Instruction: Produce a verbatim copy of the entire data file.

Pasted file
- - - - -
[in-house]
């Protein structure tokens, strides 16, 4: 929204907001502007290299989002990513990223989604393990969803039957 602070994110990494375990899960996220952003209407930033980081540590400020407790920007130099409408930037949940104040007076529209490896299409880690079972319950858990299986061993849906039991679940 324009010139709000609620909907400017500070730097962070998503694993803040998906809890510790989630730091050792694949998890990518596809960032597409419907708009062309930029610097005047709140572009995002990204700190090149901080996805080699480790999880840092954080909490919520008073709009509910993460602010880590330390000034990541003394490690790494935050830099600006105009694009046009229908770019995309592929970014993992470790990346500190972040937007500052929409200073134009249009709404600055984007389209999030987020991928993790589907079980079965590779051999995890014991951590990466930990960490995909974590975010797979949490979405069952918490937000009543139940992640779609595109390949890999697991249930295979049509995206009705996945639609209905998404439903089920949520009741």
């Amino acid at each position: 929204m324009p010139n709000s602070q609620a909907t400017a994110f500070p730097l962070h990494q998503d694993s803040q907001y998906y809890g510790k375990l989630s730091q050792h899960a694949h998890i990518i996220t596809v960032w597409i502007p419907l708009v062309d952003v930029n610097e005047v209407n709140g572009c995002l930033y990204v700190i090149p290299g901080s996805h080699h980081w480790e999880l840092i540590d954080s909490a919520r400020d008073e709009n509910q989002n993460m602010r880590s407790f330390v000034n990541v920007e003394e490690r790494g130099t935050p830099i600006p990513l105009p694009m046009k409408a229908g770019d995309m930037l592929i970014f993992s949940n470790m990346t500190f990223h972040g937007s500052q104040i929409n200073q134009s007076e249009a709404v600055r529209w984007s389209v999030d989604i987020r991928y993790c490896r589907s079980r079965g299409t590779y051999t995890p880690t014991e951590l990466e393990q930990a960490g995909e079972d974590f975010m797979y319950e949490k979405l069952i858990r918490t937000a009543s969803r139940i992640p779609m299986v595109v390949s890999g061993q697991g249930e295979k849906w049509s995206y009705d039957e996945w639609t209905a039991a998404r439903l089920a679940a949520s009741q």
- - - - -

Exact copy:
[in-house]
């Protein structure tokens, strides 16, 4: 929204907001502007290299989002990513990223989604393990969803039957 602070994110990494375990899960996220952003209407930033980081540590400020407790920007130099409408930037949940104040007076529209490896299409880690079972319950858990299986061993849906039991679940 324009010139709000609620909907400017500070730097962070998503694993803040998906809890510790989630730091050792694949998890990518596809960032597409419907708009062309930029610097005047709140572009995002990204700190090149901080996805080699480790999880840092954080909490919520008073709009509910993460602010880590330390000034990541003394490690790494935050830099600006105009694009046009229908770019995309592929970014993992470790990346500190972040937007500052929409200073134009249009709404600055984007389209999030987020991928993790589907079980079965590779051999995890014991951590990466930990960490995909974590975010797979949490979405069952918490937000009543139940992640779609595109390949890999697991249930295979049509995206009705996945639609209905998404439903089920949520009741």
């Amino acid at each position: 929204m324009p010139n709000s602070q609620a909907t400017a994110f500070p730097l962070h990494q998503d694993s803040q907001y998906y809890g510790k375990l989630s730091q050792h899960a694949h998890i990518i996220t596809v960032w597409i502007p419907l708009v062309d952003v930029n610097e005047v209407n709140g572009c995002l930033y990204v700190i090149p290299g901080s996805h080699h980081w480790e999880l840092i540590d954080s909490a919520r400020d008073e709009n509910q989002n993460m602010r880590s407790f330390v000034n990541v920007e003394e490690r790494g130099t935050p830099i600006p990513l105009p694009m046009k409408a229908g770019d995309m930037l592929i970014f993992s949940n470790m990346t500190f990223h972040g937007s500052q104040i929409n200073q134009s007076e249009a709404v600055r529209w984007s389209v999030d989604i987020r991928y993790c490896r589907s079980r079965g299409t590779y051999t995890p880690t014991e951590l990466e393990q930990a960490g995909e079972d974590f975010m797979y319950e949490k979405l069952i858990r918490t937000a009543s969803r139940i992640p779609m299986v595109v390949s890999g061993q697991g249930e295979k849906w049509s995206y009705d039957e996945w639609t209905a039991a998404r439903l089920a679940a949520s009741q």